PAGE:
The ideas of Austrian economic school are becoming more popular. However when you look at the current debates in macroeconomics (especially the academic ones) you will barely find any place for Austrian school ideas. Although most of today academic macroeconomics can be thought of as Keynesian (Greg Mankiw thinks that the old debate between freshwater and saltwater macroeconomics is dead), and although many old ideas have been successfully used recently (like Pigou’s theory of business cycle), there hardly is any place for Austrian ideas.
To start with, PhD students receive no exposure to any Austrian ideas during the graduate school. It not as much as about a bias, as it reflects the modern focus on doing quantitative analysis. To be fair, graduate students do not read Keynes’ General Theory either, however they receive a wide exposure to his ideas, or, to be more precise, to the modern interpretation of his ideas. Greg Mankiw describes very well this situation here.
On the other hand, today economists from Austrian schools have their share of responsibility for this. They oppose any mathematical approaches to the economy based on what they think it is the key methodological approach to economics, the praxeology; see here a description.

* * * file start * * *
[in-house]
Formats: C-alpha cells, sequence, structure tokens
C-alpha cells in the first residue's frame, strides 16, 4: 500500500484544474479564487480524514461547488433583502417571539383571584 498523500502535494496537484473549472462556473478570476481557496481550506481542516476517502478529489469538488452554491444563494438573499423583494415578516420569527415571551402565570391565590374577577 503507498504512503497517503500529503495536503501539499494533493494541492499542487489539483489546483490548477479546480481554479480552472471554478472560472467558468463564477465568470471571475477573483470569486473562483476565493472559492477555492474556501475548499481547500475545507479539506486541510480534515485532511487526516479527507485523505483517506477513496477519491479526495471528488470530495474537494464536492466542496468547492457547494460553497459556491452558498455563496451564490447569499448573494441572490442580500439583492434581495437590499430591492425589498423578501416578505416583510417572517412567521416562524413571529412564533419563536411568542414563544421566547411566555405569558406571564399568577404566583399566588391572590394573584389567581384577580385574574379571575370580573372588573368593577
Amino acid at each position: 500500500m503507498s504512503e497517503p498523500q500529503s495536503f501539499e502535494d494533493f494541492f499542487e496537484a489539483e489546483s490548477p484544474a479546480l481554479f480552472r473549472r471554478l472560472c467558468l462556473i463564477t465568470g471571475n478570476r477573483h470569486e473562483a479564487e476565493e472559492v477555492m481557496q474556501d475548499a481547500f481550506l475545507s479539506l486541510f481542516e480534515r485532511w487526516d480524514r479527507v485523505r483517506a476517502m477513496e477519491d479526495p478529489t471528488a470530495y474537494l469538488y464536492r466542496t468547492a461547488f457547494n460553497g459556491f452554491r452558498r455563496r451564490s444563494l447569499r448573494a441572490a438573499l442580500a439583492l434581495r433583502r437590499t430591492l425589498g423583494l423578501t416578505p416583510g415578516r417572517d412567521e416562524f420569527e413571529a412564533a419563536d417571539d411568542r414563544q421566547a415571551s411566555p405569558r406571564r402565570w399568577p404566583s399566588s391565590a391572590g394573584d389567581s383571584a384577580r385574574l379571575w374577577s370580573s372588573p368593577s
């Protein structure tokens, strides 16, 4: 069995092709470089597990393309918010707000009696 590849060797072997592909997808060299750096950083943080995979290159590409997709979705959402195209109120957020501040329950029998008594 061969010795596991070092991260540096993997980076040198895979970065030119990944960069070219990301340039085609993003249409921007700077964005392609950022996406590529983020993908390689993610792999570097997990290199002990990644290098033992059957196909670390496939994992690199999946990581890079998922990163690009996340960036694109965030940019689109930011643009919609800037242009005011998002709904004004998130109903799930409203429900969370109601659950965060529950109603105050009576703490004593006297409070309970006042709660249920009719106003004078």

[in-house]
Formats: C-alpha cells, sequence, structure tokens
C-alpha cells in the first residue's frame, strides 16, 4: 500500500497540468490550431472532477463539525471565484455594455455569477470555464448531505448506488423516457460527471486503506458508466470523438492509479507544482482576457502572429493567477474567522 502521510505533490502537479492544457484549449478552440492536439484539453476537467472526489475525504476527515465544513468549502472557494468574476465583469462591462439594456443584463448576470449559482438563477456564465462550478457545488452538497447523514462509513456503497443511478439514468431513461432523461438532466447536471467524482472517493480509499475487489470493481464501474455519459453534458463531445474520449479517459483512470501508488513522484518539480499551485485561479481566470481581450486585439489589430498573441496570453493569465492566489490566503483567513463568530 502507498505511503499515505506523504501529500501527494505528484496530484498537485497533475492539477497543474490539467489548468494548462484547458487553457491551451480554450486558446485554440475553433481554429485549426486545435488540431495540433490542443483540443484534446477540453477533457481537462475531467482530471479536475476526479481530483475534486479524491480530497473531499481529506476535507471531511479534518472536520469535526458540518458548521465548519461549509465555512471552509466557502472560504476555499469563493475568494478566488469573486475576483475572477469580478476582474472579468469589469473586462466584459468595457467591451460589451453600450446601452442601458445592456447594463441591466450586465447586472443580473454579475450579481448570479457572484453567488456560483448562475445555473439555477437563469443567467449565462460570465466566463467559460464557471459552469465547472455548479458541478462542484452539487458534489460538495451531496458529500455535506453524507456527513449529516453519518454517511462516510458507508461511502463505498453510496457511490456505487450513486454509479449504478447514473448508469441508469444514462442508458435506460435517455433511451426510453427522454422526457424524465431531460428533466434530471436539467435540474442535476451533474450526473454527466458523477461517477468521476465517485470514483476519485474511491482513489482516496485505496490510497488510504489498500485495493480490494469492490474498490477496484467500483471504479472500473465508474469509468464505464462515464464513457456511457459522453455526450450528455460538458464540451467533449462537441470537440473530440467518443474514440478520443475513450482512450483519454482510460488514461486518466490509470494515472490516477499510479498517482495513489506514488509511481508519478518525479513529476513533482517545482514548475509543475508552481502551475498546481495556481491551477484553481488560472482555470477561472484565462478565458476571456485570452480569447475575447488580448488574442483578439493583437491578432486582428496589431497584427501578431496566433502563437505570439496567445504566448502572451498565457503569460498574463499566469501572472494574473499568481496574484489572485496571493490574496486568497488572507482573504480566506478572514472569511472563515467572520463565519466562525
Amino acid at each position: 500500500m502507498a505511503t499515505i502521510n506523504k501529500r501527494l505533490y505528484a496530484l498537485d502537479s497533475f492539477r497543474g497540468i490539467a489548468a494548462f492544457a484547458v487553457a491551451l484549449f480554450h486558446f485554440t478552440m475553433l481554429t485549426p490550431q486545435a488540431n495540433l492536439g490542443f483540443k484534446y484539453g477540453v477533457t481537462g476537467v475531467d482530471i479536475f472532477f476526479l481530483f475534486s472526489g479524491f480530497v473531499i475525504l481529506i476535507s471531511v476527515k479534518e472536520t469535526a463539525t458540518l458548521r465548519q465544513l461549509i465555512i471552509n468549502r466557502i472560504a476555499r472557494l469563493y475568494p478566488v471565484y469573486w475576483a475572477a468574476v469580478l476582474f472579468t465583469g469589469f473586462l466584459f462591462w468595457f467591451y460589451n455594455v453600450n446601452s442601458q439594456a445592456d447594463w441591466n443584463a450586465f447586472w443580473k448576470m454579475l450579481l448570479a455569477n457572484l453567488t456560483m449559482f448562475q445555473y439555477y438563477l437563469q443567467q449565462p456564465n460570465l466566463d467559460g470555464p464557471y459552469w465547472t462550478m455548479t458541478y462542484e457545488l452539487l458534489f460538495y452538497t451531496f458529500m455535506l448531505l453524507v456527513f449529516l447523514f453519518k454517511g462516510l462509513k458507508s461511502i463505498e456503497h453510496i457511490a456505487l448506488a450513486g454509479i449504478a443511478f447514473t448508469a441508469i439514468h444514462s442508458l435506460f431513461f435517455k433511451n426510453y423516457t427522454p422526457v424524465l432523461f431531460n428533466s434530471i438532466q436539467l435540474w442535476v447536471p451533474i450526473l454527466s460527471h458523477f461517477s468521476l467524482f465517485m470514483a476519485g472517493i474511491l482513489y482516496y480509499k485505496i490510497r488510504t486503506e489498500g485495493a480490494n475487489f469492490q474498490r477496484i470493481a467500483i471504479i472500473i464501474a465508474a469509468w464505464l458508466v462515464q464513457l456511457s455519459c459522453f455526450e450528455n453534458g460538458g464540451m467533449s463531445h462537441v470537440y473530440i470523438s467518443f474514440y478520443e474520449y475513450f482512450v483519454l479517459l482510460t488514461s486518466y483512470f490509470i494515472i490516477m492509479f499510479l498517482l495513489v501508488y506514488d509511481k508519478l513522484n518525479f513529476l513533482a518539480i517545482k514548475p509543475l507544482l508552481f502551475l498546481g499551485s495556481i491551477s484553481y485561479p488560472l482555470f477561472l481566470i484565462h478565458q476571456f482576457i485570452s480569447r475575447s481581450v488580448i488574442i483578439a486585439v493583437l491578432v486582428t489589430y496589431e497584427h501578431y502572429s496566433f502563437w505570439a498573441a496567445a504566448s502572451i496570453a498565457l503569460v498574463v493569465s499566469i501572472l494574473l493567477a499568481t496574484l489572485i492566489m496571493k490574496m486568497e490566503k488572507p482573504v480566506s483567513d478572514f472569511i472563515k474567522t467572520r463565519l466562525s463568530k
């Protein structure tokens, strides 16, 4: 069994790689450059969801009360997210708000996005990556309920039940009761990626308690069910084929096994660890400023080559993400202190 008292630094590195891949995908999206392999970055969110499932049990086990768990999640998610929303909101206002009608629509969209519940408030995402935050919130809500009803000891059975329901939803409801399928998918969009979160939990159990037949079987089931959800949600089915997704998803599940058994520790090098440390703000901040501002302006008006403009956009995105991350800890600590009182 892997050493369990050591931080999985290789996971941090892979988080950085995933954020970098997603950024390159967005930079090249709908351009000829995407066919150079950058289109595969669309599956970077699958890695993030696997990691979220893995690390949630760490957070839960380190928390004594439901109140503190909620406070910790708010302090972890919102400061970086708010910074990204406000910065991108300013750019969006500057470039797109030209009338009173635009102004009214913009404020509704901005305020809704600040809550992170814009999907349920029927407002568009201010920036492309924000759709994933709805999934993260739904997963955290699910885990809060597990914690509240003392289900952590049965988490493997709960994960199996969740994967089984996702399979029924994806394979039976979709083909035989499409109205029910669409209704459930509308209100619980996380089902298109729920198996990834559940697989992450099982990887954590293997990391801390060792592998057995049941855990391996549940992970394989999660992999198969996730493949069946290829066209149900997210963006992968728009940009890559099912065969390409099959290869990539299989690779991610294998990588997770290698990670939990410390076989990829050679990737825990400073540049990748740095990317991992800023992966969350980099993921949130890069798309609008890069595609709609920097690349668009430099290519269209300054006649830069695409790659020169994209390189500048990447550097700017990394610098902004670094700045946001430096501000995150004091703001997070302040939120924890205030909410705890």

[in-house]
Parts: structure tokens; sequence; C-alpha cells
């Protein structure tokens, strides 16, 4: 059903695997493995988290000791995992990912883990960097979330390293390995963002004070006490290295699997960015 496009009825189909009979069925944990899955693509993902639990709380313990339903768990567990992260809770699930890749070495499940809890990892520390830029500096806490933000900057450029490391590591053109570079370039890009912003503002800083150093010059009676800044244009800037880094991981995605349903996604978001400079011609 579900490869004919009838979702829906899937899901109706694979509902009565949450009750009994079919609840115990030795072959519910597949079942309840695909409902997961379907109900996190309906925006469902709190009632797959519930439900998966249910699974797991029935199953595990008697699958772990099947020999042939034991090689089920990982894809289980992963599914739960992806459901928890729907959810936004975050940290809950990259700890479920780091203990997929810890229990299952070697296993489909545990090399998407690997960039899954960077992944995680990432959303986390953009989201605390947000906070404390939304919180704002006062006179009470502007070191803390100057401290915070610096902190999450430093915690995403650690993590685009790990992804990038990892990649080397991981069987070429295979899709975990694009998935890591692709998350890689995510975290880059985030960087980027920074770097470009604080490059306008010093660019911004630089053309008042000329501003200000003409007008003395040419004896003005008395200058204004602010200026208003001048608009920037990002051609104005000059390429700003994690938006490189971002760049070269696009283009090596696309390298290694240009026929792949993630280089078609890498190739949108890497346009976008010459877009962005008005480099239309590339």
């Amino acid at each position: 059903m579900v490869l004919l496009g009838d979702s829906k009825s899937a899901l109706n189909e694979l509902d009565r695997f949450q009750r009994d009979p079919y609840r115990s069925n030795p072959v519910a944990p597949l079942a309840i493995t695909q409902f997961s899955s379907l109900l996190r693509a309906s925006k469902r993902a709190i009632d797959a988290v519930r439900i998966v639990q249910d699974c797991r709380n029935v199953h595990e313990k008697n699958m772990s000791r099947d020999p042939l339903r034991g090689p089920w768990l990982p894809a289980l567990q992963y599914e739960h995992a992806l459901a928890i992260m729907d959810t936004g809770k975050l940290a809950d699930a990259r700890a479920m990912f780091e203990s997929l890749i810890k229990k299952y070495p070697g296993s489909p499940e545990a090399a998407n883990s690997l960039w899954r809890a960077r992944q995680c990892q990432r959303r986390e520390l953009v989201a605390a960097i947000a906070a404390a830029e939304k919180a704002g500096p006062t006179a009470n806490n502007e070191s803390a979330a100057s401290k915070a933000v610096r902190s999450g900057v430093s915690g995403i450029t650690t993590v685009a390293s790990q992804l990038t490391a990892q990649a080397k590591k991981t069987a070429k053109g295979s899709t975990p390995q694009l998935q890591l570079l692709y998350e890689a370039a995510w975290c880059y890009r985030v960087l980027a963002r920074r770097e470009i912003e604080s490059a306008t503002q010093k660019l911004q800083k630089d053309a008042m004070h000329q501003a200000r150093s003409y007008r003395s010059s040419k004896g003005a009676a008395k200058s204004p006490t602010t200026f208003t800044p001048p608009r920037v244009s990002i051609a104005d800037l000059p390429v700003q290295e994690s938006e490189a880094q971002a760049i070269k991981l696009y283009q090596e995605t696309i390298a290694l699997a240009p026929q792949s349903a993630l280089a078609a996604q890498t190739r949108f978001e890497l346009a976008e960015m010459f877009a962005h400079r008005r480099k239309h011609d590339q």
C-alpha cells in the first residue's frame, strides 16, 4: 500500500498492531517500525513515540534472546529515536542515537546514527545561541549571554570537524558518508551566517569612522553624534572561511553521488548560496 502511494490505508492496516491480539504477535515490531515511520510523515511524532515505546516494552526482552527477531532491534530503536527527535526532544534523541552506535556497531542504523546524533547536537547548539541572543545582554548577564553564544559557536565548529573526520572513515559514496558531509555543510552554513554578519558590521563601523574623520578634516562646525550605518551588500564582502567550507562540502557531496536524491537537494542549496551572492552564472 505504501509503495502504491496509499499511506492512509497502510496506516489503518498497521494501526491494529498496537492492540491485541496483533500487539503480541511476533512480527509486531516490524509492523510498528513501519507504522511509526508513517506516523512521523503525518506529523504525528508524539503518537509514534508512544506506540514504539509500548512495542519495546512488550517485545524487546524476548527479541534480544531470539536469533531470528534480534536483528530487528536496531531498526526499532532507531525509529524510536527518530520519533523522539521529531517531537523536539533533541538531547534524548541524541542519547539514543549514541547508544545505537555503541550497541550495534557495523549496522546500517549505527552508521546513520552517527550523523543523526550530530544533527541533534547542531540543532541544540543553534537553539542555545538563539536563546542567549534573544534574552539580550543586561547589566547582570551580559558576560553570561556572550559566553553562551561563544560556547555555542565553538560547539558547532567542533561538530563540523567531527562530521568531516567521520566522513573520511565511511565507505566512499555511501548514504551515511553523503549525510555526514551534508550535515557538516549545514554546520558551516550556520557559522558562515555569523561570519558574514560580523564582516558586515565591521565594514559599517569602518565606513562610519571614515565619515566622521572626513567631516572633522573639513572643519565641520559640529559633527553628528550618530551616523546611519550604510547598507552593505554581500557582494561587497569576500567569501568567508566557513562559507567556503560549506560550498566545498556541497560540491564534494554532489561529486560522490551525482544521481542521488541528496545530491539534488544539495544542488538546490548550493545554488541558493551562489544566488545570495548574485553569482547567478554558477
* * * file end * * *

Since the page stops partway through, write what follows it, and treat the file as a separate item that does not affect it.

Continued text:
You might think that this is enough to prevent a wider circulation of Austrian economics ideas, given the fact that modern macroeconomists have been successful in recovering the idea of “animal spirits” from Keynes or the Pigovian business cycles. However there are also other issues which create resistance by leading macroeconomists, especially the return to the gold standard and the opposition to fractional reserve banking. Krugman’s article on Austrian macroeconomics is very relevant about this.
There are however signs that this situations might change in the end. The recent paper published by Prof. Mulligan in the well ranking Journal of Economic Behavior & Organization proves that the Austrian ideas can be part of the modern macroeconomic debates. Surely, his paper does not really propose a quantitative Austrian-like model, but inspecting the mechanisms of the Austrian business cycle theory is a good starting point.